I recently took a trip to Mykonos, Greece and it was my first experience on the Greek islands. The experience definitely met my lofty expectations. Here are a few I picked up during my travels to help you save money when you are in Mykonos, Greece.
Visit During “Shoulder Season”
While the Greek Islands are gorgeous year-round (I hear it is spectacular in winter), we know that summer is often the most popular time to visit. However, keep in mind that during peak summer months – July and August – prices for flights, accommodation, and activities on the islands skyrocket. We visited Mykonos in the beginning of June, and while it was still bustling with tourists, I imagine it was nothing compared to visiting the island in mid-July.
If you have the flexibility, I highly recommend booking your trip to Greece (or any vacation, really) during the “shoulder seasons”. This is what we use to refer to the time around peak summer season: May – June and last August through September. It’s much more likely that you’ll find a great flight deal during these months, and you’ll skip some of the crowds and inflated tourist prices when you arrive.
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Stay outside of Mykonos Town
Mykonos Town is the most popular town on this Greek island, located just south of the ferry port. However, it can be pricey to stay there. The average hotel cost in that area is $400-800 a night. If this isn’t in your budget, I suggest taking a look at some other areas on the island. We stayed slightly north of the ferry port in the Stefanos area listed on the map.
This location north of Mykonos Town actually suited us better. We were more secluded from the tourist areas and had an awesome view of boats coming to port, and Mykonos Town lighting up at night. I always say that the best views are not in the beautiful spot itself, but rather across from it.
We chose the Hotel Aeri and booked through Hotels.com to collect free nights through their rewards program.
While this hotel wasn’t crazy cheap (around $350 a night), our space was our own apartment with two bedrooms, two bathrooms, a living room, a full kitchen, and two patios. We even had our own semi-private infinity pool! It was a great value compared to other hotels and prices we saw for Mykonos.
If you’re looking to spend even less on accommodations during your stay in Mykonos, I recommend taking a look at hotels and Airbnbs on the other sides of the island. While the island isn’t massive and less than 10 miles wide, staying further from Mykonos Town may mean you’ll want to rent a moped or car if you plan to shop, sightsee, dine, or drink in town.
The southernmost areas of the island have a few famous beaches, so if relaxing by the pool and hitting the beach is more your speed, staying outside Mykonos Town can be a great option. Plus, the town can get pretty rowdy at night, so staying further away will likely be a quieter night sleep.
Cook Meals Yourself
Greek is one of my all-time favorite cuisines, but after a few days in Athens and multiple days in Santorini ahead, dining out for every meal was getting expensive.
Hotel Aeri provided free breakfast (in the form of the maids stocking our fridge with groceries), which was a value-add for the hotel. Plus, our hotel was up a steep road, with the restaurant options at the bottom of the hill. Since we wanted to spend most of our days relaxing by our infinity pool and watching the sunset from our patio, we decided to cook most of our meals in Mykonos ourselves.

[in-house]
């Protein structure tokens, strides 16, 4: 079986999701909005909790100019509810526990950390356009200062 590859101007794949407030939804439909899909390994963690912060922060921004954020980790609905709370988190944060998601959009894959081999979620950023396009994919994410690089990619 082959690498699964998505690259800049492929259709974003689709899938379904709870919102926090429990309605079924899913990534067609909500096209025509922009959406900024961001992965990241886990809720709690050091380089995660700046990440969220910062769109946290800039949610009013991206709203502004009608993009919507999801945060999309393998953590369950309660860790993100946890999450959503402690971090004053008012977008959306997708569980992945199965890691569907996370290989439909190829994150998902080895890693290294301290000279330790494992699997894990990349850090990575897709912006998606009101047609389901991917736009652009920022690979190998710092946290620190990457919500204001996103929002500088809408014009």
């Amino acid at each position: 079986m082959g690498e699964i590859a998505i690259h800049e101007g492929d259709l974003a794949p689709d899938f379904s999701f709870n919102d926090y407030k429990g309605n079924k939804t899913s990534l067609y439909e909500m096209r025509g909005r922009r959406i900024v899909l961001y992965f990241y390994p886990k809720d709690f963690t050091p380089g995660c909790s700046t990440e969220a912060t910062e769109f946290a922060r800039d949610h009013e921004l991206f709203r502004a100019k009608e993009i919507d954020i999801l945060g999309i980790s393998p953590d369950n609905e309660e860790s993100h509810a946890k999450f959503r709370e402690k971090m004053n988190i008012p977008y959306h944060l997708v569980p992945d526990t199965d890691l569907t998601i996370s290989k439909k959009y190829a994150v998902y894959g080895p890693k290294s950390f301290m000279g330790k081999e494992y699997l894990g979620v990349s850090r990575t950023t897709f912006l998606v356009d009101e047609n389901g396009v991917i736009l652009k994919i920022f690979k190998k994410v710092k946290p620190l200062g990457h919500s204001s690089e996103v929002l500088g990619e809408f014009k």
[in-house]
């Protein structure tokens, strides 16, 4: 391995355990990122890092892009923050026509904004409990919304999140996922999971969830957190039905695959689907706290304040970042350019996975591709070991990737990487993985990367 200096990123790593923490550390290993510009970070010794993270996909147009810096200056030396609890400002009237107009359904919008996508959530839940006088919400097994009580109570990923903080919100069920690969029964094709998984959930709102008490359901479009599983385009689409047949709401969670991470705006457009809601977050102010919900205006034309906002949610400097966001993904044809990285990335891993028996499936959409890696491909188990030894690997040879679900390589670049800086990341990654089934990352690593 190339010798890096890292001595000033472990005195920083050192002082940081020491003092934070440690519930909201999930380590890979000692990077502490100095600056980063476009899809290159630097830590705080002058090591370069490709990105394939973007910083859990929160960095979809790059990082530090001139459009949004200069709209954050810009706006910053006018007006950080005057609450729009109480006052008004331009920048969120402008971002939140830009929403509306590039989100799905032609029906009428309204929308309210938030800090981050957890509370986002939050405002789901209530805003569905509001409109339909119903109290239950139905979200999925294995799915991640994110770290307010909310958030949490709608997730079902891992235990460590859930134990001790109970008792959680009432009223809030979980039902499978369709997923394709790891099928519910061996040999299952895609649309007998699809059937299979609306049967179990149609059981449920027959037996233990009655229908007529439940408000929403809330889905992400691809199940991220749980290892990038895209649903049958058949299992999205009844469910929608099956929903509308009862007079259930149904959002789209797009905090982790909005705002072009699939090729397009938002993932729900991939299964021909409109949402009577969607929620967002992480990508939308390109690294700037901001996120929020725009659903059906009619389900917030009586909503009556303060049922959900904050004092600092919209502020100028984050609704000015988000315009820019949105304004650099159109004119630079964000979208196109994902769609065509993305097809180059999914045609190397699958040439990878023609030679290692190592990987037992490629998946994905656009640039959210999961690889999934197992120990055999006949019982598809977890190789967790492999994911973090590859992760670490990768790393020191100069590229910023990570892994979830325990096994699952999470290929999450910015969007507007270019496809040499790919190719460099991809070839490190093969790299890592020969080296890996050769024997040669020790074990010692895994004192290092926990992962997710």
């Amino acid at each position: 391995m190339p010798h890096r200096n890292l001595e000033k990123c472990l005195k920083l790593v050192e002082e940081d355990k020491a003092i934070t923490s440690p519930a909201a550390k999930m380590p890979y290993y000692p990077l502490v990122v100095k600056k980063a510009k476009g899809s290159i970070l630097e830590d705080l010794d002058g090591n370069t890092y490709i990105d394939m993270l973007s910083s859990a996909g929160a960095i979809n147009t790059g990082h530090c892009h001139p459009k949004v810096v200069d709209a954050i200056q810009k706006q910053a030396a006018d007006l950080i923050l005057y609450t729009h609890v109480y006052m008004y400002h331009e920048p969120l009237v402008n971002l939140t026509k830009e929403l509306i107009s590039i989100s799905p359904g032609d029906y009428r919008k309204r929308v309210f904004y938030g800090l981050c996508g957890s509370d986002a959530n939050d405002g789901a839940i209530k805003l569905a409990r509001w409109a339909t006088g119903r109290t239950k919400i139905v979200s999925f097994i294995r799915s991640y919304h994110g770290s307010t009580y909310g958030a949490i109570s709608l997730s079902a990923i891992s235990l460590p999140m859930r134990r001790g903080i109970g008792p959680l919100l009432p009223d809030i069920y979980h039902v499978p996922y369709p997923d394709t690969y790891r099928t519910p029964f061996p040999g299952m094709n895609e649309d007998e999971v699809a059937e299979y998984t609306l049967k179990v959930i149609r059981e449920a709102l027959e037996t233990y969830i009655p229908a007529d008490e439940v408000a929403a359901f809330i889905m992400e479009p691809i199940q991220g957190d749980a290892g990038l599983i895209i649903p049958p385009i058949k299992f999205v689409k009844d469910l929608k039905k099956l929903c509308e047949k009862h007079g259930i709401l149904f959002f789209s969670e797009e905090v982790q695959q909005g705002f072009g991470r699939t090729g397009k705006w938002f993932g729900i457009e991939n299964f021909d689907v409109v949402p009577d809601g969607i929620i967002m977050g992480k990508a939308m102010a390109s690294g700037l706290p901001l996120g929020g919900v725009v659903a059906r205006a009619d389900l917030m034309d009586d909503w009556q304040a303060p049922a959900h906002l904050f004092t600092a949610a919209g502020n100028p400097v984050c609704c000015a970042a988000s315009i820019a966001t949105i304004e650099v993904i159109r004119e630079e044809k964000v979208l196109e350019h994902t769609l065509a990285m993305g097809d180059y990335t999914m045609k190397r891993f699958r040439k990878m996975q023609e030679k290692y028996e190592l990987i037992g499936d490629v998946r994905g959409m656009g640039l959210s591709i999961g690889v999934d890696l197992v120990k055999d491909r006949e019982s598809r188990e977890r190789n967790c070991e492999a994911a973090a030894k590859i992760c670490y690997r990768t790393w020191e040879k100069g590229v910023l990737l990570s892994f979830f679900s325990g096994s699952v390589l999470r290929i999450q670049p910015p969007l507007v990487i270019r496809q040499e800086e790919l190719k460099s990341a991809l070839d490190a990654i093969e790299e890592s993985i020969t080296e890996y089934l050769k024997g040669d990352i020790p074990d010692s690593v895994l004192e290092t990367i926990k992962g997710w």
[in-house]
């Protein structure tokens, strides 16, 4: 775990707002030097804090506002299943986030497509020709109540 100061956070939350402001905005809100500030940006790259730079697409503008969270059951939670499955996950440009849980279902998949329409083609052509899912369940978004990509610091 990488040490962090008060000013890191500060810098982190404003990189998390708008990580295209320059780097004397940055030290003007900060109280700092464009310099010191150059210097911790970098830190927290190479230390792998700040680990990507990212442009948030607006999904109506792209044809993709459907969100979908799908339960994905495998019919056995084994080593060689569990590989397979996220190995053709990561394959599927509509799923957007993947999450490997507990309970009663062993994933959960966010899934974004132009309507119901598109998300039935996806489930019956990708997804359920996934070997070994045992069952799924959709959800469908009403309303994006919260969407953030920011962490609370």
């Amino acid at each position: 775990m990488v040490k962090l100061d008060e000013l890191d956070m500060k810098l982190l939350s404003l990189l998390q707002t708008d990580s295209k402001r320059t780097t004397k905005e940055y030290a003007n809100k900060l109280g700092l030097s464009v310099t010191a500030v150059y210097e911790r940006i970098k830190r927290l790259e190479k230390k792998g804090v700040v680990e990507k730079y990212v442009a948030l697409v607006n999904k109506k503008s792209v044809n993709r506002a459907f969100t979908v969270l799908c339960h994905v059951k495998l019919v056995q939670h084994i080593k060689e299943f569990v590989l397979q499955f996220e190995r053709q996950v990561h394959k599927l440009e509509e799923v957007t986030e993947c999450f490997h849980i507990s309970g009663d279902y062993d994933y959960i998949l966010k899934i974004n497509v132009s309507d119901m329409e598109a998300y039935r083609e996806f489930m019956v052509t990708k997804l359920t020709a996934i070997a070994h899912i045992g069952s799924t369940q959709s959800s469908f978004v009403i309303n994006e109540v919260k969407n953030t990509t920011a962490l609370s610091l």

On our first day, we visited the local grocery store to plan our meals. Of course, we took advantage of the fresh local food and planned to cook according to Greek cuisine. We made tomato and feta salads, grabbed plenty of hummus, hot cheese dip, and tzatziki to go with bread and veggies, and picked out some seafood and pasta groceries for our main courses.
Even though we aren’t local chefs, just using local ingredients (especially Greek olive oil) made our homemade dinners taste like fine dining.
Take the Local Ferry
Transportation around Mykonos can be a bit tricky: we were told that there were less than 20 taxis on the whole island. With calling or hailing a taxi effectively being out of the question, we asked around to see what our best transportation option was to get to Mykonos Town from our hotel area further north.
We were told that there was a form of public transit bus system, but the system was unreliable and not really made for tourists. There are a few moped and car rental stores sprinkled around the island, but local driving on the steep hills and winding roads seemed a bit too wild for our taste. Finally, we found an option that was cheap and easy: the local ferry.
We walked down to the main ferry port, and just as we had been told, the ferry came every half hour to the port. For 2 euro, the ferry will take you from the port (I believe it picks up from one other spot on the island as well) to the heart of Mykonos Town, right next to Little Venice.
The ride takes about 10 minutes and is definitely the easiest way to get from the port to Mykonos Town. However, keep in mind that the ferry ride frequency lowers to once an hour in the evening, so plan your night accordingly.
Once you’ve arrived by local ferry to Mykonos Town, enjoy the quaint alleys, delicious food, spectacular sunset view, and bumping nightlife. Give yourself enough time to explore all the town has to offer.
Mykonos is an awe-inspiring and relaxing island to visit, but its beauty isn’t cheap to behold. Use these money-saving tips to save on your next trip to this beautiful Greek island. Happy travels!